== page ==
New fossil species found in Mozambique reveals new data on ancient mammal relatives
In the remote province of Niassa, Mozambique, a new species and genus of fossil vertebrate was found. The species is a distant relative of living mammals and is approximately 256 million years old. This new species belongs to a group of animals called synapsids. Synapsida includes a number of extinct lineages that dominated the communities on land in the Late Permian (260-252 million years ago), as well as living mammals and their direct ancestors. (2013-12-04)

Blood vessels reorganize after face transplantation surgery
For the first time, researchers have found that the blood vessels in face transplant recipients reorganize themselves, leading to an understanding of the biologic changes that happen after full face transplantation. (2013-12-04)

International study finds heart disease similar in men and women
An analysis of data from an international multicenter study of coronary computed tomography angiography reveals that men and women with mild coronary artery disease and similar cardiovascular risk profiles share similar prognoses. (2013-12-03)

New study sheds light on the functional importance of dinosaur beaks
Why beaks evolved in some theropod dinosaurs and what their function might have been is the subject of new research by an international team of palaeontologists published this week in Proceedings of the National Academy of Sciences. (2013-12-02)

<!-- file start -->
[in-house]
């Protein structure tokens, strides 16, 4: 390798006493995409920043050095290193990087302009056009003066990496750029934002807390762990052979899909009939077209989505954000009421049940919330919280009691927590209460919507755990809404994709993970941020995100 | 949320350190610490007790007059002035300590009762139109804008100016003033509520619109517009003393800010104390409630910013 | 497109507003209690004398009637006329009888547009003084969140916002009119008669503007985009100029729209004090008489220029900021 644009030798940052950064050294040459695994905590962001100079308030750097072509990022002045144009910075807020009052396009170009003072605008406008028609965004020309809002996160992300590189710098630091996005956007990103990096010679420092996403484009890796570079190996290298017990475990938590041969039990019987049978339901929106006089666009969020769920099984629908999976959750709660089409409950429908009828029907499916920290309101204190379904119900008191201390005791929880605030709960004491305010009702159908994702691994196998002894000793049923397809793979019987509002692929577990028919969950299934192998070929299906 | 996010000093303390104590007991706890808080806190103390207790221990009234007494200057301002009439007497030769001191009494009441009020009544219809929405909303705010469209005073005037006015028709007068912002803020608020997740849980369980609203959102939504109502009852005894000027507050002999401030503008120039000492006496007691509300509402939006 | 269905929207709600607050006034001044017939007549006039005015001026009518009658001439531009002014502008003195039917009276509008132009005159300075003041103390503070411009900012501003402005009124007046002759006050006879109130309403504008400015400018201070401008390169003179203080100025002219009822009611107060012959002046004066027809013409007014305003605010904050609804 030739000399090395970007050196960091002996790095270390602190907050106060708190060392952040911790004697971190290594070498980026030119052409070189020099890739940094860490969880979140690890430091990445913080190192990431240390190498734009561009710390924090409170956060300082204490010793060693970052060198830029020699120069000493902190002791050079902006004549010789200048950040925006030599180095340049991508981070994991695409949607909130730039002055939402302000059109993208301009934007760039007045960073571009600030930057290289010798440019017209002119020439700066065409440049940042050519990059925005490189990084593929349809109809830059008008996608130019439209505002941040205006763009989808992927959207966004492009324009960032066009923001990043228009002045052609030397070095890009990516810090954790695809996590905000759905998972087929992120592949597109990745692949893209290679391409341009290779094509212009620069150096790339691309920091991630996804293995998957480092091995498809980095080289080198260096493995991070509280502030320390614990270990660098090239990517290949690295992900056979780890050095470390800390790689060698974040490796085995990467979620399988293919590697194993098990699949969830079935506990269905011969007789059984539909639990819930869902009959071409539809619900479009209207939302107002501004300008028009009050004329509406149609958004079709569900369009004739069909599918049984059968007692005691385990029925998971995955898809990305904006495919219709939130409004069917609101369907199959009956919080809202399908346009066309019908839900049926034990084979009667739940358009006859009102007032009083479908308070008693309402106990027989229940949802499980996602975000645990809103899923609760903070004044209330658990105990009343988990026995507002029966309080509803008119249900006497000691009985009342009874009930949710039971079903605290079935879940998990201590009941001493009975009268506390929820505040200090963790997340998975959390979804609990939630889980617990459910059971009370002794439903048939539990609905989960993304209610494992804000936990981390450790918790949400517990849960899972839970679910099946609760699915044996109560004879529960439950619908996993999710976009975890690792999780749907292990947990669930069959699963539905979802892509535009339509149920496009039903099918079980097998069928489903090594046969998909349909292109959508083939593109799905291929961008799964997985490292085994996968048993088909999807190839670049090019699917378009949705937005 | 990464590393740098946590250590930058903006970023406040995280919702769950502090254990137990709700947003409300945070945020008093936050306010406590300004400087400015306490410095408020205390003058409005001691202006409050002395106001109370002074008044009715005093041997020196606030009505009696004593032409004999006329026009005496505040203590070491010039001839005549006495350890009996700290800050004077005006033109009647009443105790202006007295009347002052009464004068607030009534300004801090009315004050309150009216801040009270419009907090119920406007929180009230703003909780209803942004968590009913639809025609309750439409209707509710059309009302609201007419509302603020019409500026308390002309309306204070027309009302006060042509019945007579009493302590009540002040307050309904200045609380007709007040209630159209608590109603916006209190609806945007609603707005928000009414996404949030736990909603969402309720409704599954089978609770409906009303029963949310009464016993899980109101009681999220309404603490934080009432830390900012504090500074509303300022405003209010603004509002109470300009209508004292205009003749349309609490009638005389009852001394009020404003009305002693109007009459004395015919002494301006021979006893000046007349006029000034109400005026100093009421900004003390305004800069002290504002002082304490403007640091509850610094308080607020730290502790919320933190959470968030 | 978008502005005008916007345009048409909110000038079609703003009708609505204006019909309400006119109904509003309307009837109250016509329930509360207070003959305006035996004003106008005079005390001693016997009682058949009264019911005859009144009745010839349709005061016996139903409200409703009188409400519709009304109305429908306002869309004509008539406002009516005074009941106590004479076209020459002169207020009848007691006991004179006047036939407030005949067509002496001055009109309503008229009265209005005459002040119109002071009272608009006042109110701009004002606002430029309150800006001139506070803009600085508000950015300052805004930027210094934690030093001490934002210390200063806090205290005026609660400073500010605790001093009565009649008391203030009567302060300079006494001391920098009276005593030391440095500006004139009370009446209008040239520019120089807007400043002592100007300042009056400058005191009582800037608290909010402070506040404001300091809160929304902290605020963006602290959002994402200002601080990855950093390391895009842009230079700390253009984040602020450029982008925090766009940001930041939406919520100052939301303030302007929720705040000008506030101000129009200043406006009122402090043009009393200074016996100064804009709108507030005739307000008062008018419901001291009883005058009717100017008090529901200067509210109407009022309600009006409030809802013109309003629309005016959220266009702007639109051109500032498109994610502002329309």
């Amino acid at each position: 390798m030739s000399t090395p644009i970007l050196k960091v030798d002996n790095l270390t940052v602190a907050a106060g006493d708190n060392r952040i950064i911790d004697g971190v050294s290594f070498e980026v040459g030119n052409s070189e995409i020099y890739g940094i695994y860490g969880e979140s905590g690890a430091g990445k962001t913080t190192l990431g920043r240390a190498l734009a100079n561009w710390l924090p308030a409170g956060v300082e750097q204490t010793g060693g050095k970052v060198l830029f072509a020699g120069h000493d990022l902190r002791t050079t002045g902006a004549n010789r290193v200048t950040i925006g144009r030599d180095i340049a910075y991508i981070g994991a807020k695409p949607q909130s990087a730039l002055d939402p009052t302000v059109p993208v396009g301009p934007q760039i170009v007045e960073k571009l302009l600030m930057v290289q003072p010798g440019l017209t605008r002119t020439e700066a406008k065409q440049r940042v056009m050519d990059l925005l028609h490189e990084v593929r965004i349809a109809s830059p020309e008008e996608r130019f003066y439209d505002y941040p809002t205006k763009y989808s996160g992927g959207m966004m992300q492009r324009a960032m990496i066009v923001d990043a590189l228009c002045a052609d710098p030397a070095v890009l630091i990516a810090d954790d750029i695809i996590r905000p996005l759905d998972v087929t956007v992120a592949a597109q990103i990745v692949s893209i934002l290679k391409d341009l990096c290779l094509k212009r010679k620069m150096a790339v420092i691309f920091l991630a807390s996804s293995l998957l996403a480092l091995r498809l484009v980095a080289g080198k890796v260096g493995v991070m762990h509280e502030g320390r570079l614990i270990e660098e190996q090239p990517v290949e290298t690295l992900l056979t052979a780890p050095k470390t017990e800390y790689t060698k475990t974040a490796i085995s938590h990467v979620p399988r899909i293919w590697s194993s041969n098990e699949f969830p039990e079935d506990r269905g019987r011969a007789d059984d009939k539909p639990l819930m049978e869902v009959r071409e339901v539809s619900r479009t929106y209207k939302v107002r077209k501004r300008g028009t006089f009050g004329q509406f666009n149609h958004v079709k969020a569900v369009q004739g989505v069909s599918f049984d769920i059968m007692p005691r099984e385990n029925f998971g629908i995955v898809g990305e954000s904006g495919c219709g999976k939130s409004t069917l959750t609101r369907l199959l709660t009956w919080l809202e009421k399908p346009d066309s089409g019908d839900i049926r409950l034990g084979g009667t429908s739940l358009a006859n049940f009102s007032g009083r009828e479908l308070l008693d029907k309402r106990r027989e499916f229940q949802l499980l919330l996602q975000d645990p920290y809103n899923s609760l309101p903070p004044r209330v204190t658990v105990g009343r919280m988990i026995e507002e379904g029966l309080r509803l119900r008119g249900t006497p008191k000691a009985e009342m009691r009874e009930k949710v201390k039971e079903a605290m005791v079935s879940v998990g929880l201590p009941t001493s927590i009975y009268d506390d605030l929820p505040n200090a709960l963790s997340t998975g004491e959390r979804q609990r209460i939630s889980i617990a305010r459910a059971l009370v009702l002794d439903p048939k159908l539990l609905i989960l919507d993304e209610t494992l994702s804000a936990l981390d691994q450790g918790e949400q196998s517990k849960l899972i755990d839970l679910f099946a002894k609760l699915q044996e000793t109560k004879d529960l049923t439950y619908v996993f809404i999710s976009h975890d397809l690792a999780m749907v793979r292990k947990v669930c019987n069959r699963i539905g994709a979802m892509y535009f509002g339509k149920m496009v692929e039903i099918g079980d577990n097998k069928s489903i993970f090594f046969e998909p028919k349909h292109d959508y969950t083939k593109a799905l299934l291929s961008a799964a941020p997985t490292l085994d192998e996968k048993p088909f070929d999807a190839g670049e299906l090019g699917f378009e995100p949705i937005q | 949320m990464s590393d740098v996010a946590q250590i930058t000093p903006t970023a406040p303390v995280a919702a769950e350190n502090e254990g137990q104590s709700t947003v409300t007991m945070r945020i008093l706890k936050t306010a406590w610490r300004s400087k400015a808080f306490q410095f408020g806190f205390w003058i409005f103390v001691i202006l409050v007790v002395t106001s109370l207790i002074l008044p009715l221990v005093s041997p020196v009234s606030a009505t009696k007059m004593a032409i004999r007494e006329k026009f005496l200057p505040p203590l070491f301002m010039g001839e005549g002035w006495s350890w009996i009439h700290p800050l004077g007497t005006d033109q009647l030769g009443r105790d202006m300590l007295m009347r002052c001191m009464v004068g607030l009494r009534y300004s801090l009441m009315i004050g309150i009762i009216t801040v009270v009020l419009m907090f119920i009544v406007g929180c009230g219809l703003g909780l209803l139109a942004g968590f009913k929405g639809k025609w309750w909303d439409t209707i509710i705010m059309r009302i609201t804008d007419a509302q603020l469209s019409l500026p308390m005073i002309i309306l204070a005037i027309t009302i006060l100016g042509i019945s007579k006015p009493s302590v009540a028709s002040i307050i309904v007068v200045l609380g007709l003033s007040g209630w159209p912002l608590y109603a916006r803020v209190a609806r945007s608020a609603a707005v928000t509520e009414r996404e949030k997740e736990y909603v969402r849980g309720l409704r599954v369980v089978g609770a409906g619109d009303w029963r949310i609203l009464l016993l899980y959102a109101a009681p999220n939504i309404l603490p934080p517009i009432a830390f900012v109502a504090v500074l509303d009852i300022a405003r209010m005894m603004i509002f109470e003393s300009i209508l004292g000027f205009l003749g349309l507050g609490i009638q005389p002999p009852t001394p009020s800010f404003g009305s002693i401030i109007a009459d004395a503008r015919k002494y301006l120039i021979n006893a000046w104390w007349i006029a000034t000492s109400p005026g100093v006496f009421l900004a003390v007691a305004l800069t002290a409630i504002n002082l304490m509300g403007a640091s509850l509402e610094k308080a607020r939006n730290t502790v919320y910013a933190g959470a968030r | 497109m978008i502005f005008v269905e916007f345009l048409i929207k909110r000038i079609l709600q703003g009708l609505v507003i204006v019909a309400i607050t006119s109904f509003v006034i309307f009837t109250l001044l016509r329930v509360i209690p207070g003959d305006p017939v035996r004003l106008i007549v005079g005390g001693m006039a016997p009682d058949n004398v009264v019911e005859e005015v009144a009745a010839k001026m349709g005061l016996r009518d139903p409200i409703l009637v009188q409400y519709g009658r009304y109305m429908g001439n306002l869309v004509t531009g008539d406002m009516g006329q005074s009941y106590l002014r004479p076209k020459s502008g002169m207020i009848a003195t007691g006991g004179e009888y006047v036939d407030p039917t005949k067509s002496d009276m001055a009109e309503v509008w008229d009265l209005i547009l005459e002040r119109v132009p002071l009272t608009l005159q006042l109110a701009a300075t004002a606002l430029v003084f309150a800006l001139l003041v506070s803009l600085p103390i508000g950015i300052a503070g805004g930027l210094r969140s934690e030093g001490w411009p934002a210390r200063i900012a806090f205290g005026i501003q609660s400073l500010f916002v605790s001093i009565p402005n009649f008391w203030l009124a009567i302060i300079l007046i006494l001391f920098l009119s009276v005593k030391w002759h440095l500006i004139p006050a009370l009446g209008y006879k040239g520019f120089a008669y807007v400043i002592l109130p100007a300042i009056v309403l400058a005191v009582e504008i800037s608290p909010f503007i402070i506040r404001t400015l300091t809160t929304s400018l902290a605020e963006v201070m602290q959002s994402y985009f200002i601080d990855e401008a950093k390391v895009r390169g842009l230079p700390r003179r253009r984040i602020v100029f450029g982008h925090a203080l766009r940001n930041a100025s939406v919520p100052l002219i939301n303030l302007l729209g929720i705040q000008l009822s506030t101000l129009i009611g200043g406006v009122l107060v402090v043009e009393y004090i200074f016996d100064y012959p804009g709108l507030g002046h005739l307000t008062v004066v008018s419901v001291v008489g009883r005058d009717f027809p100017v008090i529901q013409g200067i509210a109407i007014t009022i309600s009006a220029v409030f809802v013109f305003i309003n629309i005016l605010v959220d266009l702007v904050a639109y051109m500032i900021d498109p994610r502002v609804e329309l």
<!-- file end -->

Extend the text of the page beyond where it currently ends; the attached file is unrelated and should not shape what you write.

Special journal issue focuses on imaging screening
To be published online Monday, Dec. 2, a special issue of the Journal of the American College of Radiology addresses imaging-based screening and radiology's increasing role in preventive medicine. Topics covered include breast density legislation, digital breast tomosynthesis (or 3-D mammography), lung cancer screening and computed tomography colonography reimbursement. (2013-12-02)

RSNA and Regenstrief Institute launch effort to unify radiology procedure naming
Under a contract awarded by the National Institute of Biomedical Imaging and Bioengineering, the developers of two advanced medical terminologies have begun work to harmonize and unify terms for radiology procedures. Creating standardized radiology procedure names will improve the quality, consistency and interoperability of radiology test results in electronic medical record systems and health information exchange. (2013-11-26)

Researchers use CT and 3-D printers to recreate dinosaur fossils
Data from computed tomography scans can be used with three-dimensional printers to make accurate copies of fossilized bones, according to new research. (2013-11-20)

Mental stress + heart disease: Stronger presence in women under 50
Researchers have found that women younger than 50 with a recent heart attack are more likely to experience restricted blood flow to the heart (myocardial ischemia) in response to psychological stress. (2013-11-20)